Morrisons are cutting their prices again - but does anyone care?

morrisons 300x300 Morrisons are again cutting their prices in a bid to fend off the challenge from Lidl and Aldi. They've dropped the price of eggs, butter, milk, bread, coffee, pasta, sugar and juice by as much as 56%.

The thing is - will anyone actually care about this? The fact is, for many, Morrisons is neither here nor there. It's a little dowdy and dull; not functional and straight-forward like cheaper supermarkets and not fancy enough like more upmarket shops.

So, cutting the price on 130 own-brand and branded basics might not change consumer opinion. Morrisons seem adrift on the high street, with no-one looking at them for quality or savings.

That said, these price cuts are here for the long term, as Morrisons are keen to point out that this is not a short promotion to get people back through their doors. Marketing director Nick Collard adds: "The price cuts we have now made across products that customers buy week in, week out, are making a real difference to the cost of the weekly family shop."

Across their products, the savings amount to 22% off, with the biggest saving coming with their own brand egg and spinach taglietelle. Is that enough to entice you into their aisles?

We'll have to see, but Morrisons look like they need to do something pretty drastic if they want to be relevant - and no, we're not talking about stadium rock veg stands.


  • roro01
    Morrisons' lower profit for 2014 is due to timing difference: The company cut prices in early 2014 at a cost of £300m per year but said this will be offset by cost cutting of £300m per annum. The price reductions have immediate effect on profits whereas cost cutting takes longer to implement - for example, making 2600 junior managers redundant - hence the profit guidance for the current year provided by the company is £335m to £365m. This means that after implementing the planned cost cutting the profit will go up to £635m - £665m. Morrisons has promised a total dividend of 13.65p per share for the current year - a yield of 7.4%. Morrisons dividend is safe as the company is confident it can cut cost by £1b and generate net cash flow of £2b over three years, against a backdrop of falling net debt - already fell from £2.85b to £2.6b in the third quarter and the company expects year-end net debt of £2.3b-£2.4b. Morrisons is trading just above its tangible net asset book value of 181p per share. The latter implies zero goodwill book value and forecasts of zero profits so a price under 181p per share implies forecasts of losses whereas goodwill at book value = 20p per share and the company is a cash cow still generating hundred of million of pounds of profit each year. The profit guidance for the current year provided by the company in November is £335m - £365m. Calculations I made some time ago: Morrisons market capitalisation at a price of 176.7p = £4.12b, enterprise value (market capitalisation plus net debt of £2.6b) = £6.72b whereas market value of freehold properties = about £9b (Morrisons' pension fund is fully funded). The latter is HIGHER than the enterprise value by £2.28b. To put it another way: Even if, theoretically, Morrisons were to decide today to stop trading and liquidate itself investors would be BETTER off as market value of its property per share = 385p (£9b/2335.08m shares), its net debt per share = 111p (£2.6b/2335.08m shares), so after paying off all its liabilities the value per share would be 274p which is much, much HIGHER than the current stock market price of 176.7p.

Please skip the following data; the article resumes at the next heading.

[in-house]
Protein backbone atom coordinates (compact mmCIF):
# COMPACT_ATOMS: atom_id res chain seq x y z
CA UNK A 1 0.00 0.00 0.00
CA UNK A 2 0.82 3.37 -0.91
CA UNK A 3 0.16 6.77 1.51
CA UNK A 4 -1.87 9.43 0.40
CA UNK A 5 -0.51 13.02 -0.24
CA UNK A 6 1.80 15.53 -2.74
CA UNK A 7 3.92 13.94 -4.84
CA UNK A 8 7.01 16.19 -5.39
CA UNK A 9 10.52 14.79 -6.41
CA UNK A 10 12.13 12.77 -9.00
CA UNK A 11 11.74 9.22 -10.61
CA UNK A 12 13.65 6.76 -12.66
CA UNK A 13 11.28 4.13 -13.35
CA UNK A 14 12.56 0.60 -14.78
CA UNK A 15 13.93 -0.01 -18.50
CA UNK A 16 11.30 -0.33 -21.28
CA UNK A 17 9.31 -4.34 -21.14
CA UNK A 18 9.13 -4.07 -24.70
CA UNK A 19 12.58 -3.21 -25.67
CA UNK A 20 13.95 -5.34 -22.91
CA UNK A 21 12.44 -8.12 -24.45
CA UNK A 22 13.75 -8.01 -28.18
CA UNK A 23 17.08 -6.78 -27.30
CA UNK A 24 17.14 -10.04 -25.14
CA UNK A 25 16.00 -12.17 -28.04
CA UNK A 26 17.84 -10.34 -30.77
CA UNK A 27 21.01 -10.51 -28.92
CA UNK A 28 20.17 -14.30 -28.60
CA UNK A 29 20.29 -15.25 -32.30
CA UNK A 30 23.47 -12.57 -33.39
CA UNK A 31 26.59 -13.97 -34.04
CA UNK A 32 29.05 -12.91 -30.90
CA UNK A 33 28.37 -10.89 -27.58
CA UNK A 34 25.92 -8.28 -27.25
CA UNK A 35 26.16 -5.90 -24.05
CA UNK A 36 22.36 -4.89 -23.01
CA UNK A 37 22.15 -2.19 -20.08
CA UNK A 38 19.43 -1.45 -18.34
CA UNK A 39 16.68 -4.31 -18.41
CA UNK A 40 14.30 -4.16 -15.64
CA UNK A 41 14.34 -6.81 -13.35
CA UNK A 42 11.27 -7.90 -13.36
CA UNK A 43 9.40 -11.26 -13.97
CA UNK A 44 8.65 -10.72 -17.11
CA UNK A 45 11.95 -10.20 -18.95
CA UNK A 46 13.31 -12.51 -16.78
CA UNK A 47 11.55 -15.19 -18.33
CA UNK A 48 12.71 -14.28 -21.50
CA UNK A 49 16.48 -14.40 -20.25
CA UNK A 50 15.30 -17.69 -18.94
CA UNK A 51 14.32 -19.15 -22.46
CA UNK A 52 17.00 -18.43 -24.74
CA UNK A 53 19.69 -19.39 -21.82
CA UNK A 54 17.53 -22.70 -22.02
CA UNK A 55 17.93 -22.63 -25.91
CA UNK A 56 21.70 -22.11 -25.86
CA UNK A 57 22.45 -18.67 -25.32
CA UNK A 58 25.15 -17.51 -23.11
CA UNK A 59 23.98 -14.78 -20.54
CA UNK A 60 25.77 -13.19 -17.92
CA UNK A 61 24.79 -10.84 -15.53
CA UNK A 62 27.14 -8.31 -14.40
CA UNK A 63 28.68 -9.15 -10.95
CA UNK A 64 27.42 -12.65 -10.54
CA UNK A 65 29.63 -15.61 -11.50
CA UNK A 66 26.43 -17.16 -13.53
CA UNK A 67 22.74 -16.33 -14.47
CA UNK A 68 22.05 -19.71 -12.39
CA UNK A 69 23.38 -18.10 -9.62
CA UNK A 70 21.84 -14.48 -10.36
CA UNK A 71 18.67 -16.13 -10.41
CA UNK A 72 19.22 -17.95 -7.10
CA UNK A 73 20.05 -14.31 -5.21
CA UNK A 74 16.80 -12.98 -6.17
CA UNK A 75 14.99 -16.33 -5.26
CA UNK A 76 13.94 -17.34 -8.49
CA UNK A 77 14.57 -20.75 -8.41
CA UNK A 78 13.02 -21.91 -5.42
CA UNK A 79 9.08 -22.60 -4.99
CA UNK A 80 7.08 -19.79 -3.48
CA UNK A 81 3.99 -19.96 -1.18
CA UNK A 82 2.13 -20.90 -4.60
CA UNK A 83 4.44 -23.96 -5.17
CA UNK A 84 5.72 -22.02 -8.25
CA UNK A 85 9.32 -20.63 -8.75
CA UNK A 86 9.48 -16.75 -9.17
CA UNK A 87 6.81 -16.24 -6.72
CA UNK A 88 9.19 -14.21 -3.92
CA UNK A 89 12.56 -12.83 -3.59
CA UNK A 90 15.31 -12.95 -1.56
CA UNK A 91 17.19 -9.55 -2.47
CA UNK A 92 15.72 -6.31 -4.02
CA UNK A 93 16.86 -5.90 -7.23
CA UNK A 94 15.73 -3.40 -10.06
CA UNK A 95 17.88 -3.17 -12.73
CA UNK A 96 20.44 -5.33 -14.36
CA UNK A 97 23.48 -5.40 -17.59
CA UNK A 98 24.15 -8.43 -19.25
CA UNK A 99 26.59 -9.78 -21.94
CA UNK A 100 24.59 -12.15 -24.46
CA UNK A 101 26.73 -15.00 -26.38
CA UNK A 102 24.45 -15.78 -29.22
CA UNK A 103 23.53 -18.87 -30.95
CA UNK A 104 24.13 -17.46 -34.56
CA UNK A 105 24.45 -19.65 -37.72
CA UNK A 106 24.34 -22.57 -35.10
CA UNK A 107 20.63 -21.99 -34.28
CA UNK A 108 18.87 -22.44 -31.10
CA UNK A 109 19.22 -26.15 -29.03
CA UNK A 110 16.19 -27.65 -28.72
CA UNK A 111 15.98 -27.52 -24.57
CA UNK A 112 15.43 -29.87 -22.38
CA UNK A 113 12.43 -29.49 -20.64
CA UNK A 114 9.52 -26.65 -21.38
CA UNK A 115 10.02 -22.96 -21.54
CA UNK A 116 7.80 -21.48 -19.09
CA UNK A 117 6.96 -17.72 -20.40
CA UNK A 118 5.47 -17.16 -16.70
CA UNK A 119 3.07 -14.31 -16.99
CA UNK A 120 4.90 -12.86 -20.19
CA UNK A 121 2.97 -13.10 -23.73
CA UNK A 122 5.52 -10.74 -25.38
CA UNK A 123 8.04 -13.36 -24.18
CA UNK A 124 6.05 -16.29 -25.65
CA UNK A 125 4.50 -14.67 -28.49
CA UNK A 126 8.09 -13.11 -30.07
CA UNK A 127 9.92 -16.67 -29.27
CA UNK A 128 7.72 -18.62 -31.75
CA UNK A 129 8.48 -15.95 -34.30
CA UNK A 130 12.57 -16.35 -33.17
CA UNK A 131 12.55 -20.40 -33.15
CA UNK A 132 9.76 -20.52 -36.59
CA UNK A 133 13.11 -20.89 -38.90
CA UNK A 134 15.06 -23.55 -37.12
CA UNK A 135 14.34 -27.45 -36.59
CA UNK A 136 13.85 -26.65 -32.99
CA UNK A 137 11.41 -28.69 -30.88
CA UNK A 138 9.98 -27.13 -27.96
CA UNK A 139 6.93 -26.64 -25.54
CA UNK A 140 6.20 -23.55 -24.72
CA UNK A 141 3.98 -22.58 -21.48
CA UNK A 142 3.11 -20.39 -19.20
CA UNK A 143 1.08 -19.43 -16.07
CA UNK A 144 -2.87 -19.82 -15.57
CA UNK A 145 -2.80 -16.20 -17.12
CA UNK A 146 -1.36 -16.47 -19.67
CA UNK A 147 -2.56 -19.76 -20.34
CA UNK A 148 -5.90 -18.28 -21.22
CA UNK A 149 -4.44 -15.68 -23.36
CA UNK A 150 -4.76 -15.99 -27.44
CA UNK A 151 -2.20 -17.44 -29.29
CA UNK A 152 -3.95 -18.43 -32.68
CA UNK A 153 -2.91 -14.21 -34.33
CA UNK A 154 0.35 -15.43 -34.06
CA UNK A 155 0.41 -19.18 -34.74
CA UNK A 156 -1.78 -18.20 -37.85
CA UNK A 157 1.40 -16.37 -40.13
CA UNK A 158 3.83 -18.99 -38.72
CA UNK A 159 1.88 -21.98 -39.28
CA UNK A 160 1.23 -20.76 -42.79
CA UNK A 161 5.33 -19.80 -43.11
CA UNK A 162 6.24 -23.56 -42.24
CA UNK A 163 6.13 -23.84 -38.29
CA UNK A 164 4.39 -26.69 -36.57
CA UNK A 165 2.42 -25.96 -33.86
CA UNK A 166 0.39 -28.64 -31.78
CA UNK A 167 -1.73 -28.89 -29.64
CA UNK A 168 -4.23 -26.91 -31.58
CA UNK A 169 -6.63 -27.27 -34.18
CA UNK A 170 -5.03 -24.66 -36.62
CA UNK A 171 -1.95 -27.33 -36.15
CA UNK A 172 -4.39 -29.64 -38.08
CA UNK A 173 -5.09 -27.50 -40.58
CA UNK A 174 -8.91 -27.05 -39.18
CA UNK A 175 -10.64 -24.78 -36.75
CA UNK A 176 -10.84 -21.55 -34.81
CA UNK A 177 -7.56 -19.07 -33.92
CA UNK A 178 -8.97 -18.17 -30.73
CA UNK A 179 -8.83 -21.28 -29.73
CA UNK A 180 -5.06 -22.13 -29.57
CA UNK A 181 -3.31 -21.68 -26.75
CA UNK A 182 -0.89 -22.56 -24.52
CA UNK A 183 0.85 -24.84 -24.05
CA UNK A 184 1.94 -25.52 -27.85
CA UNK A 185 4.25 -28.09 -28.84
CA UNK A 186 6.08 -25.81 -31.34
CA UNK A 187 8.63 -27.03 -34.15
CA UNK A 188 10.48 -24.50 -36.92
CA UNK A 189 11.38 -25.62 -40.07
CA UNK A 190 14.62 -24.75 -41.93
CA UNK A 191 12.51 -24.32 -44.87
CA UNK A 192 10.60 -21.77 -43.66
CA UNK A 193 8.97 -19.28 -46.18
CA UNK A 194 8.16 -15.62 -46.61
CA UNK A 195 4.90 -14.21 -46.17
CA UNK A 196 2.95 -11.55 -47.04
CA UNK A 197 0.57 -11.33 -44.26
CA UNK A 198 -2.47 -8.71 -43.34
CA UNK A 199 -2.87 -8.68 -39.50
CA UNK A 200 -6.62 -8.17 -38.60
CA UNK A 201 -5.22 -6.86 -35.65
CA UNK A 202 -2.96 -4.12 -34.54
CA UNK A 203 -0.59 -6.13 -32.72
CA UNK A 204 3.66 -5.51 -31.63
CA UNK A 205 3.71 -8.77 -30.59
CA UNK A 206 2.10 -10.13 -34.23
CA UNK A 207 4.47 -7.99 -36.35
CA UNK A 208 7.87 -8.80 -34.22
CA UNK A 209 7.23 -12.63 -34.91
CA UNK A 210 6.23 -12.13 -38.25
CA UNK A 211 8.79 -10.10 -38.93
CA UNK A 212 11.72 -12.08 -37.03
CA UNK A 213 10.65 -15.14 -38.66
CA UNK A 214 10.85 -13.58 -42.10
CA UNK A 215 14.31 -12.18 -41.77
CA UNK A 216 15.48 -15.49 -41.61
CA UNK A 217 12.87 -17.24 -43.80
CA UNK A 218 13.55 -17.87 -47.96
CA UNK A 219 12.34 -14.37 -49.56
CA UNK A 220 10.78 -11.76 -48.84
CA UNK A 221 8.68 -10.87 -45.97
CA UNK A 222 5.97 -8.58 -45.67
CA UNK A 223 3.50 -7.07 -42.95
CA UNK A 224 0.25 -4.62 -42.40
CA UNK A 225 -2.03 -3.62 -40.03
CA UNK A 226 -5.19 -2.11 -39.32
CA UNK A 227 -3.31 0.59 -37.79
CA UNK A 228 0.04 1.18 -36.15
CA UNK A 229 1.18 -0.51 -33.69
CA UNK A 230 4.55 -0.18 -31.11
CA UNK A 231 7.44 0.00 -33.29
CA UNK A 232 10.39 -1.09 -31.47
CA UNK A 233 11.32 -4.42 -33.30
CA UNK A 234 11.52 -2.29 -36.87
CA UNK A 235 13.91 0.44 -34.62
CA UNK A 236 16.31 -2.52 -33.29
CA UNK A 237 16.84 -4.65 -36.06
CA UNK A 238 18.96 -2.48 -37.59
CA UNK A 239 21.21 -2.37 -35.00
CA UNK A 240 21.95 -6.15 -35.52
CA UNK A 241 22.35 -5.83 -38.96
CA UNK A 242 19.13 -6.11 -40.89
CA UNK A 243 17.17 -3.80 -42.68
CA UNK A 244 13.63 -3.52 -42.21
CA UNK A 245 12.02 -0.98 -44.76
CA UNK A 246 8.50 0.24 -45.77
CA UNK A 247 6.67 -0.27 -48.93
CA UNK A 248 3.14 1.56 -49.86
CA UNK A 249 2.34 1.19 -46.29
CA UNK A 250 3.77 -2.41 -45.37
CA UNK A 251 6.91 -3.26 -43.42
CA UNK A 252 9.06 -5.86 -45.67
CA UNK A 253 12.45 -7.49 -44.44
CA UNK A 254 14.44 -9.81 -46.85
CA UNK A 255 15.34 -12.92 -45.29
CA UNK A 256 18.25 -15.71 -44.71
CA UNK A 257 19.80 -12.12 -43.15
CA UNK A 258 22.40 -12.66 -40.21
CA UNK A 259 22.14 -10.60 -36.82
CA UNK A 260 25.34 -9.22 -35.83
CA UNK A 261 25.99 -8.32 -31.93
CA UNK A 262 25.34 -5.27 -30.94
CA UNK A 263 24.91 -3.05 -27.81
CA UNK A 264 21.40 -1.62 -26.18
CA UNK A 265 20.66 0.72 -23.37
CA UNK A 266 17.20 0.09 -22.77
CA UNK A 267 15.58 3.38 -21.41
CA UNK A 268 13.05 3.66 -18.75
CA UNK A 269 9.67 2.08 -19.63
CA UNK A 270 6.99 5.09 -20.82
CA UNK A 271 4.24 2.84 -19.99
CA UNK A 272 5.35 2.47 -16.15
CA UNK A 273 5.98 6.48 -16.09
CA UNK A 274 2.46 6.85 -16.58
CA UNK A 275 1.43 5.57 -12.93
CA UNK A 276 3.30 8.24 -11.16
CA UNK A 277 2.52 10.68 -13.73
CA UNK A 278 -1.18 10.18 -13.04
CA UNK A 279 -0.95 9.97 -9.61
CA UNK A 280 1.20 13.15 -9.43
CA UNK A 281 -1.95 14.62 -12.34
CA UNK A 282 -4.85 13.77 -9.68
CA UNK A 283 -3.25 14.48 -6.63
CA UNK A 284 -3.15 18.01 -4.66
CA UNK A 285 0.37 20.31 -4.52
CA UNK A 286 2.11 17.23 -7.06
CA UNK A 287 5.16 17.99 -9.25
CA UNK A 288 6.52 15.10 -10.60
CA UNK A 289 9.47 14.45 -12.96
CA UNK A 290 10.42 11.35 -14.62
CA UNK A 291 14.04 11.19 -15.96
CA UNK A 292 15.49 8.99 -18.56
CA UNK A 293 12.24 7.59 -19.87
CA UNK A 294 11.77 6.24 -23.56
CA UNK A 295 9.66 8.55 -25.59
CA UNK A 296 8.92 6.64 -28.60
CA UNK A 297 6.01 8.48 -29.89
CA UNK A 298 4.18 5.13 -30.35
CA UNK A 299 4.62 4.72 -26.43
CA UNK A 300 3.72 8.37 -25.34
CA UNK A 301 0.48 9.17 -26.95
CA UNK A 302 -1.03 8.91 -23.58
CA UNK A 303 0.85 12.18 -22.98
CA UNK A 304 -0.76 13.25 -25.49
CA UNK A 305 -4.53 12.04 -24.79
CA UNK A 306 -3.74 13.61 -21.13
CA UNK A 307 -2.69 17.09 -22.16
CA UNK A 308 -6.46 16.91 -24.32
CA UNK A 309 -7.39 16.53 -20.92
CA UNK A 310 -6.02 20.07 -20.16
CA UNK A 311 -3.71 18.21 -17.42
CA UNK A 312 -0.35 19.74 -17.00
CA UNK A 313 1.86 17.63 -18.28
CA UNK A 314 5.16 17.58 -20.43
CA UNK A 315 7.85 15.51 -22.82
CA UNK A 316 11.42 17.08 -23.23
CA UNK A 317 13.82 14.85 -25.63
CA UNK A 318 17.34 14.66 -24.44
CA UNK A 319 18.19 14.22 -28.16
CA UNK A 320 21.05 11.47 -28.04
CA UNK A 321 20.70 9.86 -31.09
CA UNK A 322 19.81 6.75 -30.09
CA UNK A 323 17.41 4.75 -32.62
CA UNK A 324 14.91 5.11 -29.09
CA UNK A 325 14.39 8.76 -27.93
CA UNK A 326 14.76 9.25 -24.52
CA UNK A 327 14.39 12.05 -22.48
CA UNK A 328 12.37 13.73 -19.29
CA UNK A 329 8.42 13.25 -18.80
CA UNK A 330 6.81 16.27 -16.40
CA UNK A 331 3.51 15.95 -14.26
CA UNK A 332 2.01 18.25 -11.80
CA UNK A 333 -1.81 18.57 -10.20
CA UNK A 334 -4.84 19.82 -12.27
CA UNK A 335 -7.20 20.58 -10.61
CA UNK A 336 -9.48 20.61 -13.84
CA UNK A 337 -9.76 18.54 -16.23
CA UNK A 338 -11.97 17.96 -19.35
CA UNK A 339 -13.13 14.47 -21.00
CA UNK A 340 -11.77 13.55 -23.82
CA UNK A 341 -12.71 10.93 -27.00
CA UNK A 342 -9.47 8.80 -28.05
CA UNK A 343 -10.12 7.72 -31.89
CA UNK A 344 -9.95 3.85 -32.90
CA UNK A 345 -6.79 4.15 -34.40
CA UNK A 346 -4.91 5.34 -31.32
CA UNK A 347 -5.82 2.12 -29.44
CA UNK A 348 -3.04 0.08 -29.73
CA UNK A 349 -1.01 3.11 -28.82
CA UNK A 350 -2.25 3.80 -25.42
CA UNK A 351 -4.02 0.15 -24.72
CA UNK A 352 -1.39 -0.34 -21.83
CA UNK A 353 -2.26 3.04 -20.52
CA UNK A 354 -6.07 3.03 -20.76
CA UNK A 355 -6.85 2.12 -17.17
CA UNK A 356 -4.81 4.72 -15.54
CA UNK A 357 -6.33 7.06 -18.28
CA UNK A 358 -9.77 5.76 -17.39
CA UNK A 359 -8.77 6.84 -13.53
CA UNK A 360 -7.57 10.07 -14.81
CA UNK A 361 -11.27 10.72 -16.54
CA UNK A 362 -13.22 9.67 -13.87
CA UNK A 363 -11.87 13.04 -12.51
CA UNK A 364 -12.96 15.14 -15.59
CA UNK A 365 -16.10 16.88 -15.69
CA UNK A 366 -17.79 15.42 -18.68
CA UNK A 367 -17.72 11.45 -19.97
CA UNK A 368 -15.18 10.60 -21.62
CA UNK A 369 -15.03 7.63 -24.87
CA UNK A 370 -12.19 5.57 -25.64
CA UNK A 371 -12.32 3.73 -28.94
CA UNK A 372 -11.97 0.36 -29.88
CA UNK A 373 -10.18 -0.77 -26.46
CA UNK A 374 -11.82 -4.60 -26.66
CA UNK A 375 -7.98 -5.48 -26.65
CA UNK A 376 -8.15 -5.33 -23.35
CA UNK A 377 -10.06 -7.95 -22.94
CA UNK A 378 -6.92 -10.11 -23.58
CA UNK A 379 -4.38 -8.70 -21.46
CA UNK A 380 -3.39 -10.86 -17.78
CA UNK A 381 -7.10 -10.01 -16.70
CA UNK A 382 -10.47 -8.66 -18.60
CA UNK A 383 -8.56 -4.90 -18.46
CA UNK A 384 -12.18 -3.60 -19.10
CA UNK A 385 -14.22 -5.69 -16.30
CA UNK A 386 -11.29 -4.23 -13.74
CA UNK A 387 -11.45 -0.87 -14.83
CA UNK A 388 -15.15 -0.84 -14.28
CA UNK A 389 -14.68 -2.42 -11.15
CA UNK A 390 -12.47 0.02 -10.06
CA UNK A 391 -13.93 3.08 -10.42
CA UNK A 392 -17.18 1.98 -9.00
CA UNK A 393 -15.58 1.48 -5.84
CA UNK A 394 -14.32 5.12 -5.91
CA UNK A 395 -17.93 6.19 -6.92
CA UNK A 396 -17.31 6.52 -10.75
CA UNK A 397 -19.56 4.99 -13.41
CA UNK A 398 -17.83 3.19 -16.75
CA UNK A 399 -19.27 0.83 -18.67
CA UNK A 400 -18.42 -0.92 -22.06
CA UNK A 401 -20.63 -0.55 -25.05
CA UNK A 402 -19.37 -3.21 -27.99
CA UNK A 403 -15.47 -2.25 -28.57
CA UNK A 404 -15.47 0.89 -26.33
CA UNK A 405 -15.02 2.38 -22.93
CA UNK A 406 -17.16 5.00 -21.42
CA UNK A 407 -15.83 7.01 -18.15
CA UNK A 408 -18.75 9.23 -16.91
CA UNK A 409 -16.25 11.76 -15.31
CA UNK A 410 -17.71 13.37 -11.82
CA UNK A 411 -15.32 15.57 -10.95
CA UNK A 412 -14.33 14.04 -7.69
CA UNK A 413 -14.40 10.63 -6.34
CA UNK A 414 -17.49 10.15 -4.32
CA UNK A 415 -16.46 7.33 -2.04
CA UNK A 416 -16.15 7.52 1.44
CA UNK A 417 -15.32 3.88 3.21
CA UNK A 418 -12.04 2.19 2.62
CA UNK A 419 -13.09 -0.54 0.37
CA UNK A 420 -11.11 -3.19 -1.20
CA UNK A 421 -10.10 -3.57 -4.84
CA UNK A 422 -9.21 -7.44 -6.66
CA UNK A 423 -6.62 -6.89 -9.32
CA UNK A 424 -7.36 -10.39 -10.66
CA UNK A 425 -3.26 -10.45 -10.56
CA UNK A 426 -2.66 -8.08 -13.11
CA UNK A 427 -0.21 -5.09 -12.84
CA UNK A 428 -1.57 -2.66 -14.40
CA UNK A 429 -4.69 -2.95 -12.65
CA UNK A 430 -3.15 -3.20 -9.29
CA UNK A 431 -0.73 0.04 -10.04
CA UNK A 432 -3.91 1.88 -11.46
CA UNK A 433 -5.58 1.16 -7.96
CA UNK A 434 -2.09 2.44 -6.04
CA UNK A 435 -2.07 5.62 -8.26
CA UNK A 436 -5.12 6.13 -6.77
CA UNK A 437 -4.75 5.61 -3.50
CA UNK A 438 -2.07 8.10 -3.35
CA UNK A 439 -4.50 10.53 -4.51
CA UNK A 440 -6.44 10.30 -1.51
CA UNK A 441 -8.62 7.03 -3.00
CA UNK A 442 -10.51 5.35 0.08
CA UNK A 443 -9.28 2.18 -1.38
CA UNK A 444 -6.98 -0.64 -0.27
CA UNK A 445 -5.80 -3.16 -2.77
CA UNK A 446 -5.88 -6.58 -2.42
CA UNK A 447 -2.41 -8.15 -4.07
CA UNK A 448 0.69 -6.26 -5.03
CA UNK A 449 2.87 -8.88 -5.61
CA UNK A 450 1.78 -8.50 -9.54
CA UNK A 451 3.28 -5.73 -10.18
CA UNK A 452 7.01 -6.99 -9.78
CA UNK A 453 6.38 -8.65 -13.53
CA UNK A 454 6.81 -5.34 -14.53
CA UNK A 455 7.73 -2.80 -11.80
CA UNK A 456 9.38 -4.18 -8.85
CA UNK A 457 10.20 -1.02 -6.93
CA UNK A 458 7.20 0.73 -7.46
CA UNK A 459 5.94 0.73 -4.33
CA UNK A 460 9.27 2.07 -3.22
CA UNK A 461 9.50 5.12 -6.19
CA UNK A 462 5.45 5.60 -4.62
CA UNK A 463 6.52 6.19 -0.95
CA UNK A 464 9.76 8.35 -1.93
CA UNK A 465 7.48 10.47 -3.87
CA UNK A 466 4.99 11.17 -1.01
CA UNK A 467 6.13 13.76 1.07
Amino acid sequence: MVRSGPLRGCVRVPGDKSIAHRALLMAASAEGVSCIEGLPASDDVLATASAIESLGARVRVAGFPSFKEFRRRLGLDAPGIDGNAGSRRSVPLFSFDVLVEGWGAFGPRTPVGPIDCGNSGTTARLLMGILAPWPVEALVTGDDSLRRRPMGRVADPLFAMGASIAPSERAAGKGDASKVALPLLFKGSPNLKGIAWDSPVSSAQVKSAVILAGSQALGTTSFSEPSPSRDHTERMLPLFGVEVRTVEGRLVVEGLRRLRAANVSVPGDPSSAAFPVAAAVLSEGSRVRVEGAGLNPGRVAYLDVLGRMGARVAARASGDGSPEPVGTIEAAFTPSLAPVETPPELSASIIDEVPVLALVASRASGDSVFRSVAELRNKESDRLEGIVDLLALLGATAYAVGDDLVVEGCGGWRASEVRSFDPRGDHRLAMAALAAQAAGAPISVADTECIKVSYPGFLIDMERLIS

• soapy
    Think you missed the bit about no-one caring about them?
  • Jessie J.
    Morrisons’ lower profit for 2014 is due to timing difference That is as far as I got.
  • George C.
    Something something prices something.
  • digibanger
    im with the 3 lower posts, yawn.....

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